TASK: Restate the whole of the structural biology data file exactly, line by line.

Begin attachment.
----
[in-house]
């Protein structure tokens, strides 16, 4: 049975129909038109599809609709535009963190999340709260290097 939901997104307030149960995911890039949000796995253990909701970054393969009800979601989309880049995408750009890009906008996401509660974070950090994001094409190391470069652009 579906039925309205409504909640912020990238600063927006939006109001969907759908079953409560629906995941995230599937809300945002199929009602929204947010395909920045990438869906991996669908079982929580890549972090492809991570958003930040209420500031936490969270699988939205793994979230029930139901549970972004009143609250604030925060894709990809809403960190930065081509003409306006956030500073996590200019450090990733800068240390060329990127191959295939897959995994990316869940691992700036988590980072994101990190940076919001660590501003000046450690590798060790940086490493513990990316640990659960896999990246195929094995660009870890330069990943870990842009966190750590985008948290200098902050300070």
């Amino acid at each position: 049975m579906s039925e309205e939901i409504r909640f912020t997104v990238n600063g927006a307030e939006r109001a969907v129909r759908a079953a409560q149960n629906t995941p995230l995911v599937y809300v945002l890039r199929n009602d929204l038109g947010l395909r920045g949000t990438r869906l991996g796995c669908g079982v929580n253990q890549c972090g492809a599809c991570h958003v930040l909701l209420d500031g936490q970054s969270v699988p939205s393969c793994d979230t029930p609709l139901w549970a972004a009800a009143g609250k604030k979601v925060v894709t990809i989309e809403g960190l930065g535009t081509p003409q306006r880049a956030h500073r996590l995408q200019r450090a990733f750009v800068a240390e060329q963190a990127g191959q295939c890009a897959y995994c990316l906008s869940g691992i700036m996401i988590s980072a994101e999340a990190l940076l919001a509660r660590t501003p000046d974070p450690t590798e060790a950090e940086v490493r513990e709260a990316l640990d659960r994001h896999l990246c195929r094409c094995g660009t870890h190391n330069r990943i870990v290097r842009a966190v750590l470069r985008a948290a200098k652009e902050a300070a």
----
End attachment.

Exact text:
[in-house]
């Protein structure tokens, strides 16, 4: 049975129909038109599809609709535009963190999340709260290097 939901997104307030149960995911890039949000796995253990909701970054393969009800979601989309880049995408750009890009906008996401509660974070950090994001094409190391470069652009 579906039925309205409504909640912020990238600063927006939006109001969907759908079953409560629906995941995230599937809300945002199929009602929204947010395909920045990438869906991996669908079982929580890549972090492809991570958003930040209420500031936490969270699988939205793994979230029930139901549970972004009143609250604030925060894709990809809403960190930065081509003409306006956030500073996590200019450090990733800068240390060329990127191959295939897959995994990316869940691992700036988590980072994101990190940076919001660590501003000046450690590798060790940086490493513990990316640990659960896999990246195929094995660009870890330069990943870990842009966190750590985008948290200098902050300070």
């Amino acid at each position: 049975m579906s039925e309205e939901i409504r909640f912020t997104v990238n600063g927006a307030e939006r109001a969907v129909r759908a079953a409560q149960n629906t995941p995230l995911v599937y809300v945002l890039r199929n009602d929204l038109g947010l395909r920045g949000t990438r869906l991996g796995c669908g079982v929580n253990q890549c972090g492809a599809c991570h958003v930040l909701l209420d500031g936490q970054s969270v699988p939205s393969c793994d979230t029930p609709l139901w549970a972004a009800a009143g609250k604030k979601v925060v894709t990809i989309e809403g960190l930065g535009t081509p003409q306006r880049a956030h500073r996590l995408q200019r450090a990733f750009v800068a240390e060329q963190a990127g191959q295939c890009a897959y995994c990316l906008s869940g691992i700036m996401i988590s980072a994101e999340a990190l940076l919001a509660r660590t501003p000046d974070p450690t590798e060790a950090e940086v490493r513990e709260a990316l640990d659960r994001h896999l990246c195929r094409c094995g660009t870890h190391n330069r990943i870990v290097r842009a966190v750590l470069r985008a948290a200098k652009e902050a300070a």